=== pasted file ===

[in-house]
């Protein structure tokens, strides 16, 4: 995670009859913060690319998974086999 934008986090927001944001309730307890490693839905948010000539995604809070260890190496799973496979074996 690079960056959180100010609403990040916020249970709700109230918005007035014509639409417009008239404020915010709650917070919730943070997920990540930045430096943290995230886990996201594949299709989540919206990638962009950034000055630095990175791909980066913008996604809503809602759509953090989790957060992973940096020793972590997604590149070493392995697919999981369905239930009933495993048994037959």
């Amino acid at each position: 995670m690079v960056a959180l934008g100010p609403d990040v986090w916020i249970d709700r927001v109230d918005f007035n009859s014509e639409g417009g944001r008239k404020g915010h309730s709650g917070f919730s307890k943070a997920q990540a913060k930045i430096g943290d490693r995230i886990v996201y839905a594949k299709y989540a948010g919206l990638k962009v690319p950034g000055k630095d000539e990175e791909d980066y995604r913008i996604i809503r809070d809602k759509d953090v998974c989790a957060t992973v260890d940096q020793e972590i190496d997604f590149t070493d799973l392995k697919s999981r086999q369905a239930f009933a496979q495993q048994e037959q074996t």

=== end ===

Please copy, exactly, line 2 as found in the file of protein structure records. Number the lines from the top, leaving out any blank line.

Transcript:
């Protein structure tokens, strides 16, 4: 995670009859913060690319998974086999 934008986090927001944001309730307890490693839905948010000539995604809070260890190496799973496979074996 690079960056959180100010609403990040916020249970709700109230918005007035014509639409417009008239404020915010709650917070919730943070997920990540930045430096943290995230886990996201594949299709989540919206990638962009950034000055630095990175791909980066913008996604809503809602759509953090989790957060992973940096020793972590997604590149070493392995697919999981369905239930009933495993048994037959």